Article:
Weber was legitimately stopped for speeding, but argues there was insufficient basis for the officer to extend the traffic stop to conduct field sobriety tests. The court of appeals holds the totality of the circumstances justified the continued detention.
¶12 The first indicia that Weber was operating while intoxicated was the “medium” odor of intoxicants emanating from her vehicle. See, e.g. State v. Krause, 168 Wis. 2d 578, 587-88, 484 N.W.2d 347 (Ct. App. 1992). Additionally, Weber was driving her car far in excess of the speed limit at bar time and admitted to consuming alcohol. See State v. Valenti, [2016AP662], unpublished slip op. ¶10 (WI App. Sept. 7, 2016). When considered together, these factors give rise to a reasonable suspicion to extend the traffic stop to have Weber perform field sobriety tests.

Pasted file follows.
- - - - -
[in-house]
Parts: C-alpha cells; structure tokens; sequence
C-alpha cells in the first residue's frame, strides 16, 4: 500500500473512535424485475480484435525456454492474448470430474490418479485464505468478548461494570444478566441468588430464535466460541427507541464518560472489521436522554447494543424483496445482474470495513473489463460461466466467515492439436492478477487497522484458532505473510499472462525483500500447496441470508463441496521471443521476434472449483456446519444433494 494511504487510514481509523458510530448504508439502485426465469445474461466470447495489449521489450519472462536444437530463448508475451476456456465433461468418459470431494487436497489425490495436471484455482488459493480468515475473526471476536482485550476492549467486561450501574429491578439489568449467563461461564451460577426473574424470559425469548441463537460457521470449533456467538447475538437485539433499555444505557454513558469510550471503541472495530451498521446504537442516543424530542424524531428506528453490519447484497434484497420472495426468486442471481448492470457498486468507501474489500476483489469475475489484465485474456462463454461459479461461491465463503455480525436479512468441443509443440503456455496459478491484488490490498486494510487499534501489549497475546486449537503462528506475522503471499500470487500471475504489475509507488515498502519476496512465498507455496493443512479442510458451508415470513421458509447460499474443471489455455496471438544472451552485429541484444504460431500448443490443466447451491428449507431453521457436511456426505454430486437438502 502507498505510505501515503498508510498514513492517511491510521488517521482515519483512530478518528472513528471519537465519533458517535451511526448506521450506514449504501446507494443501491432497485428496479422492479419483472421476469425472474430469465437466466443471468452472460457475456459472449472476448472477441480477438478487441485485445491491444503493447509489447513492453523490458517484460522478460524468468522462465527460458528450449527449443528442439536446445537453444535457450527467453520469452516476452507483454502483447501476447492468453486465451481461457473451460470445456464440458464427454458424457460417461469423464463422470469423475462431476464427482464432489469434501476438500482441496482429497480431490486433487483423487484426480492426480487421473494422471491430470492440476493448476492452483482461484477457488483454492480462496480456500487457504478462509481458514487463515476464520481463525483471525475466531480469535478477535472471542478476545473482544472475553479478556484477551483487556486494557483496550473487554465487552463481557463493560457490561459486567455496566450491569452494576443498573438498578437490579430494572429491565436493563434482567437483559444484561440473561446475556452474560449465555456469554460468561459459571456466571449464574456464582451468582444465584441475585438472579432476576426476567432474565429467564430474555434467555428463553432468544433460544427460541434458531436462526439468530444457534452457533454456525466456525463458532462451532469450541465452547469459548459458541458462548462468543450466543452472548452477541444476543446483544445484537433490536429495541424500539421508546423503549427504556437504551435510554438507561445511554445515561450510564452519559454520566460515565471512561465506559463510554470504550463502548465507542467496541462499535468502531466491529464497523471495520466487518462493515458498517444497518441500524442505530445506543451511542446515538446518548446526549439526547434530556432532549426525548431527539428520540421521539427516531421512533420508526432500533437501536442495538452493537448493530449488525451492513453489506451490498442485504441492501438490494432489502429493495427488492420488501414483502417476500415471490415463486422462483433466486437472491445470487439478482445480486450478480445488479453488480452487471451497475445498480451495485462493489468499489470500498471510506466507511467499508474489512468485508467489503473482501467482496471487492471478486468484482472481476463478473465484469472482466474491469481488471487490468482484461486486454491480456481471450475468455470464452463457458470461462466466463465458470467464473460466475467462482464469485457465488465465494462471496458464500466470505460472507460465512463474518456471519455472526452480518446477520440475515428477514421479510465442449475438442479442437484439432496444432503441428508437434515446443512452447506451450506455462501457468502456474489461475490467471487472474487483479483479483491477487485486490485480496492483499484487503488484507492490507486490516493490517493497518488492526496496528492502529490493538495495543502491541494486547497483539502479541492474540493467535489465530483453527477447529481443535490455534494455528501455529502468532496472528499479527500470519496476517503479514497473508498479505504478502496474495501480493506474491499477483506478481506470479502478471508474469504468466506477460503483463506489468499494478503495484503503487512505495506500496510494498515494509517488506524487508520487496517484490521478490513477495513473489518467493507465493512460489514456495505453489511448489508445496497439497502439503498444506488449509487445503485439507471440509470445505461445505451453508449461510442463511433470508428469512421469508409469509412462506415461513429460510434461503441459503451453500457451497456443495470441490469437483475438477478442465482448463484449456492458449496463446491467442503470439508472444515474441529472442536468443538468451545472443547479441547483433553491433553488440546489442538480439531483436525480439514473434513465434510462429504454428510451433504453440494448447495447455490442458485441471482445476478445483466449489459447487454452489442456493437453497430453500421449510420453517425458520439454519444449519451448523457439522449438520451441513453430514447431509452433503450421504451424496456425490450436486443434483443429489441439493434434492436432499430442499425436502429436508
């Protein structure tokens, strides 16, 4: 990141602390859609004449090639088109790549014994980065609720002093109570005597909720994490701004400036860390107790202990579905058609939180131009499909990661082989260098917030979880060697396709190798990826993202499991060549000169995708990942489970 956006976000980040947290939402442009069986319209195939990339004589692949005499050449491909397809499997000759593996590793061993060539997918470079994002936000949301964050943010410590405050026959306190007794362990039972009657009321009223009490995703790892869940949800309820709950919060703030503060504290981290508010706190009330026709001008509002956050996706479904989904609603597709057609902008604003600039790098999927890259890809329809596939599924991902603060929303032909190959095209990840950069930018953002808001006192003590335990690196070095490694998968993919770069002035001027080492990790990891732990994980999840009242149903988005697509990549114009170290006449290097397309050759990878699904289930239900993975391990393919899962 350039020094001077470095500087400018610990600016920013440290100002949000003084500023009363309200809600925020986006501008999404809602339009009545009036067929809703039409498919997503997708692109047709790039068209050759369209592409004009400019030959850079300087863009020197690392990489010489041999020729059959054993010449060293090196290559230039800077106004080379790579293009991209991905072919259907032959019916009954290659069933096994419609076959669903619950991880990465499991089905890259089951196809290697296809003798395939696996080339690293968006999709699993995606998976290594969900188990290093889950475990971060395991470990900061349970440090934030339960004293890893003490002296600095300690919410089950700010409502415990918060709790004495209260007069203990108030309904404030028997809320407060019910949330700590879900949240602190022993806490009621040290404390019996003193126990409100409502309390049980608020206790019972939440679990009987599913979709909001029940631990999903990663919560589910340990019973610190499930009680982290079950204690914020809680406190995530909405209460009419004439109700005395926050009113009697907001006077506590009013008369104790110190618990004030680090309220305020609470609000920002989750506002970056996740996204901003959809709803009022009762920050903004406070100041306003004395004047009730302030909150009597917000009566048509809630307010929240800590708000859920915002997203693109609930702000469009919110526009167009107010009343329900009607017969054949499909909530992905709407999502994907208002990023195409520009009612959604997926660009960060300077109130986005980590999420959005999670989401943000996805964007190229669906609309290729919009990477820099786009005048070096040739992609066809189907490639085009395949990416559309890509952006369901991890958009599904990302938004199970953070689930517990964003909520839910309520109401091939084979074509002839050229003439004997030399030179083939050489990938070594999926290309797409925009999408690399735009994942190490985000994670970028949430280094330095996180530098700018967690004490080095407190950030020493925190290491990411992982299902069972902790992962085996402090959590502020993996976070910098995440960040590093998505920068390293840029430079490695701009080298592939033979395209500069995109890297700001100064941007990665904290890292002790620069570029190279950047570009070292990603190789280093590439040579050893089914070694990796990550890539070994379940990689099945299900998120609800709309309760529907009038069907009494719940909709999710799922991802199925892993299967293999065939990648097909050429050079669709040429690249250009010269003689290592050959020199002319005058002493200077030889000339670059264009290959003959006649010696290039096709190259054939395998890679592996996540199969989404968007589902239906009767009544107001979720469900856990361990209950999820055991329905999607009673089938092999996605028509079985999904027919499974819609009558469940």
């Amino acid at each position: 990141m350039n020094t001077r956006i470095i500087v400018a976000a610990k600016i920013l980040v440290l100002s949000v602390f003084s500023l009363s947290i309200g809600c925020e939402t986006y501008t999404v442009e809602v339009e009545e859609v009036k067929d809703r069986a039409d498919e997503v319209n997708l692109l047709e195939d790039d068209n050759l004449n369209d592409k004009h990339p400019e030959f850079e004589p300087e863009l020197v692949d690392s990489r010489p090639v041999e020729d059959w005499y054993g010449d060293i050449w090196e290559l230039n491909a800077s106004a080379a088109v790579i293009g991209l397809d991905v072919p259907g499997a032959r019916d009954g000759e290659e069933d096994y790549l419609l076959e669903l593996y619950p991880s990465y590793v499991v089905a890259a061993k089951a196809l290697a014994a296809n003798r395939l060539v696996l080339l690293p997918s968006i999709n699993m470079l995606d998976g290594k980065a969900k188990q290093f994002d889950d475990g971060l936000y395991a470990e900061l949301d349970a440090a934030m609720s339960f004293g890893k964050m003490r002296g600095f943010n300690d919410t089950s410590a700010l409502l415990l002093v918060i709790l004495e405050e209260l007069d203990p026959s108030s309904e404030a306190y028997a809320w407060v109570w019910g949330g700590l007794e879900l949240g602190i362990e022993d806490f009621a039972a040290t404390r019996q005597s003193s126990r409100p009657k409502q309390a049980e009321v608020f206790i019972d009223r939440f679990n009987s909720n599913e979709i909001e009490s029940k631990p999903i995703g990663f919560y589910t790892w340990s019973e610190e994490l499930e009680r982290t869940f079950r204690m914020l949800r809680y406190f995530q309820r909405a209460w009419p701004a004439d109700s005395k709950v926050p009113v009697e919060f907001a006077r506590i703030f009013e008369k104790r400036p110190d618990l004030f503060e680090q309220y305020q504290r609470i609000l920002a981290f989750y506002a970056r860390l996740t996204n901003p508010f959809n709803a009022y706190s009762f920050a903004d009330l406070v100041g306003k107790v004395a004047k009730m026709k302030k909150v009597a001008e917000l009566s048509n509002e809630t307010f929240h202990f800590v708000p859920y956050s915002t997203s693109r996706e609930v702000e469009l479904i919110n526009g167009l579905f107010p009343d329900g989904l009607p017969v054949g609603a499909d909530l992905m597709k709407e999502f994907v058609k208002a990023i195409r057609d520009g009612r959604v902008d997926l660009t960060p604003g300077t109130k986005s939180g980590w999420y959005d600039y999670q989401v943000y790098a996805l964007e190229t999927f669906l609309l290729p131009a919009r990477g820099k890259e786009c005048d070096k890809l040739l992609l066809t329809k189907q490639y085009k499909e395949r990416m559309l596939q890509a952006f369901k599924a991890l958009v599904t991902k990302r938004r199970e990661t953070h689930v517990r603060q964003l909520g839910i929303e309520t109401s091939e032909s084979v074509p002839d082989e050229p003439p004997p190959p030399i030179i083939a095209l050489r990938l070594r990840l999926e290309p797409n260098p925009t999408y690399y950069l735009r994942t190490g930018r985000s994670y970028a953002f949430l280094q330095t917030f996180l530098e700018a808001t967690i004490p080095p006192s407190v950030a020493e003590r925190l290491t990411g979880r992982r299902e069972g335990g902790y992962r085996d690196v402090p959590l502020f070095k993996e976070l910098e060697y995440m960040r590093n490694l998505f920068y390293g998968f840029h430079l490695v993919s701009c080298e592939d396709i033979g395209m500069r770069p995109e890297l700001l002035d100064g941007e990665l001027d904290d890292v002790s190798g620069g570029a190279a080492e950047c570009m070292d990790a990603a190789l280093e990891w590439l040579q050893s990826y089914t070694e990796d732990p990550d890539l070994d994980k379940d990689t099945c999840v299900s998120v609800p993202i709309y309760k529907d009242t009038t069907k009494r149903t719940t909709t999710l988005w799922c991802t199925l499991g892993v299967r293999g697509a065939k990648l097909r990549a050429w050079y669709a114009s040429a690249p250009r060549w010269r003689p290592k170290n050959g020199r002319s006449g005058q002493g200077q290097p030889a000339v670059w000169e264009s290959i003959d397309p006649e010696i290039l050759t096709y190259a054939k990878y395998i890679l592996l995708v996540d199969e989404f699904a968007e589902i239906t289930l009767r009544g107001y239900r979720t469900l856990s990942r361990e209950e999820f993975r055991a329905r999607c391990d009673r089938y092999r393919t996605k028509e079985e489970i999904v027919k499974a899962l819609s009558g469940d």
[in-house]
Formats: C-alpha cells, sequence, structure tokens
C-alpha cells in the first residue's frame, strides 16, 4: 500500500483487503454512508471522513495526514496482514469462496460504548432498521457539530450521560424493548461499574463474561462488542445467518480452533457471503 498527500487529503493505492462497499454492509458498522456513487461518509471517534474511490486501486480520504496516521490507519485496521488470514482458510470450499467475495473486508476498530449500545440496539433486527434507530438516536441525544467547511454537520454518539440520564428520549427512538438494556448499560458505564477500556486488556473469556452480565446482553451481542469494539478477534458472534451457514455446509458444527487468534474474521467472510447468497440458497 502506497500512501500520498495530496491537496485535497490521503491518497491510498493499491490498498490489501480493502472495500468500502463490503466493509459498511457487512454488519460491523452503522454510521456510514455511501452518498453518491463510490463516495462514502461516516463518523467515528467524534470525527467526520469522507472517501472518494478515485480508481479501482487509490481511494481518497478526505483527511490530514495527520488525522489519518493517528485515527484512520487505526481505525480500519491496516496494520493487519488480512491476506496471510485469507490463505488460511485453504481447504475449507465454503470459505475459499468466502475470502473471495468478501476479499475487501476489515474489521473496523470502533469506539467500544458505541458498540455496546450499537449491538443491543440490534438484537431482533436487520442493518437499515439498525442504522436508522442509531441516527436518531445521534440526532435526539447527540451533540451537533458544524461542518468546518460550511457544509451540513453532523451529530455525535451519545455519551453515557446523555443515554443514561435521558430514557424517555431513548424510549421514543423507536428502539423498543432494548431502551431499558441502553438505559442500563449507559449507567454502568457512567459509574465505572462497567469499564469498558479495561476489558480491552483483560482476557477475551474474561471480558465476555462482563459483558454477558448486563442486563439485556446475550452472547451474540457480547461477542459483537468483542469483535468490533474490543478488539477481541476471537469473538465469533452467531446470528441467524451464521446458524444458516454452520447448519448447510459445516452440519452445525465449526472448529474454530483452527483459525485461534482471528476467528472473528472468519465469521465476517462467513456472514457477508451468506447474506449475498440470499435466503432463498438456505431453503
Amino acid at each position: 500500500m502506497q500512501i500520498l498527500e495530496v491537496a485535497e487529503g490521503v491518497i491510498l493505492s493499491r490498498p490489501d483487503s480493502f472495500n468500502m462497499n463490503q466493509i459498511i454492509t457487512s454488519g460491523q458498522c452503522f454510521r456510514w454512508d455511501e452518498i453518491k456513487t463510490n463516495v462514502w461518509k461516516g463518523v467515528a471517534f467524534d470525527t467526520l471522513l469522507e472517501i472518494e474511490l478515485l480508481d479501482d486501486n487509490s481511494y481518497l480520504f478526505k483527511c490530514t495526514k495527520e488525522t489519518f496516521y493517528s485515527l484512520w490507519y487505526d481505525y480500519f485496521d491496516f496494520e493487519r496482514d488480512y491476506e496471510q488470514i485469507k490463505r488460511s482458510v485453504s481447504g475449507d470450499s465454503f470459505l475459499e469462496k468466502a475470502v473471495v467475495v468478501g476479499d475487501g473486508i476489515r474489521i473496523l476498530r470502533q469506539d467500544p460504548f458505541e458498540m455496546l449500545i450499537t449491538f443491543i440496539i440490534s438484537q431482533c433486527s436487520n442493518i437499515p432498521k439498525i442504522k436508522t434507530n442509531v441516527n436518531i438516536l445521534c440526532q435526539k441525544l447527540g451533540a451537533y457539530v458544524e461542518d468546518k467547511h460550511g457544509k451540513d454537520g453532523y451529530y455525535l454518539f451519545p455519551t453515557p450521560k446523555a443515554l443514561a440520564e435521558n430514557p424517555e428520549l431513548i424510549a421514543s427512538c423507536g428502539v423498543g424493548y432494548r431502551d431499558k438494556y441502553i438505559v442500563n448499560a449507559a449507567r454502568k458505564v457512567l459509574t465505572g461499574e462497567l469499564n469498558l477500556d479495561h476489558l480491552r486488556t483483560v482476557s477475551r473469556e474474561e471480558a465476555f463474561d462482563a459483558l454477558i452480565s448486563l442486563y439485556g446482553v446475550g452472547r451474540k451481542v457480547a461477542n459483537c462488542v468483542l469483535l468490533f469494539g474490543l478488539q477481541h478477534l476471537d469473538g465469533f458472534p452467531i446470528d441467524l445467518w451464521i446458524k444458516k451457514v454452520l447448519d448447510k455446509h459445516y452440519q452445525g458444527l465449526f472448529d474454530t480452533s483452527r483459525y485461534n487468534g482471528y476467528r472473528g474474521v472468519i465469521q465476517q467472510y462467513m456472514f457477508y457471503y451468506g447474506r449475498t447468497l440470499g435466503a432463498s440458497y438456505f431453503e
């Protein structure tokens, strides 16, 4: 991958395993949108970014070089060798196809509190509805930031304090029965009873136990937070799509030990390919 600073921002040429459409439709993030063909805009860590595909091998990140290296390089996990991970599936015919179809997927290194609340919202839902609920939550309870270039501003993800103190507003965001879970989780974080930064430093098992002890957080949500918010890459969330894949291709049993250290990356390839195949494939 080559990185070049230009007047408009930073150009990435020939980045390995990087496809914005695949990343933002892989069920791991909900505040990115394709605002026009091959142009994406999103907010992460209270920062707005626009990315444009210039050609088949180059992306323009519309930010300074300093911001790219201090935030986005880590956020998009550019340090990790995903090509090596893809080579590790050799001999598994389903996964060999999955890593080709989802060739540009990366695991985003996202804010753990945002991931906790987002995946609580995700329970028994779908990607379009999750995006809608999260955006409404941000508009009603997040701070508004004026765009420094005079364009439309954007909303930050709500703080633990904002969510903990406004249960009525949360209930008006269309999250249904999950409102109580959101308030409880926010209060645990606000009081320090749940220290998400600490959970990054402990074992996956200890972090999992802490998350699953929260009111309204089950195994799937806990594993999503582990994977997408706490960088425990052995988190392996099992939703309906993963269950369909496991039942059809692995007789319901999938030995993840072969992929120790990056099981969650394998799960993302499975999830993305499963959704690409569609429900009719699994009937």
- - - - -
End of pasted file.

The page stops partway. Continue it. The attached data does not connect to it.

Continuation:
¶14 Weber also asserts that Deputy Schneider had no reason to doubt Weber’s explanation regarding the odor of the intoxicants and that her explanation did not raise an inference of impairment. …. Reasonable suspicion exists even if there could be an alternative, innocent explanation for a factor. [State v.] Hogan, [2015 WI 76,] 364 Wis. 2d 167, ¶36[, 868 N.W.2d 124]. Moreover, Deputy Schneider was not obligated to accept Weber’s explanation. See [State v.] Colstad, [2003 WI App 25,] 260 Wis. 2d 406, ¶21[, 659 N.W.2d 394]. Rather, Deputy Schneider was required to consider independent factors in the aggregate. Hogan, 364 Wis. 2d 167, ¶37.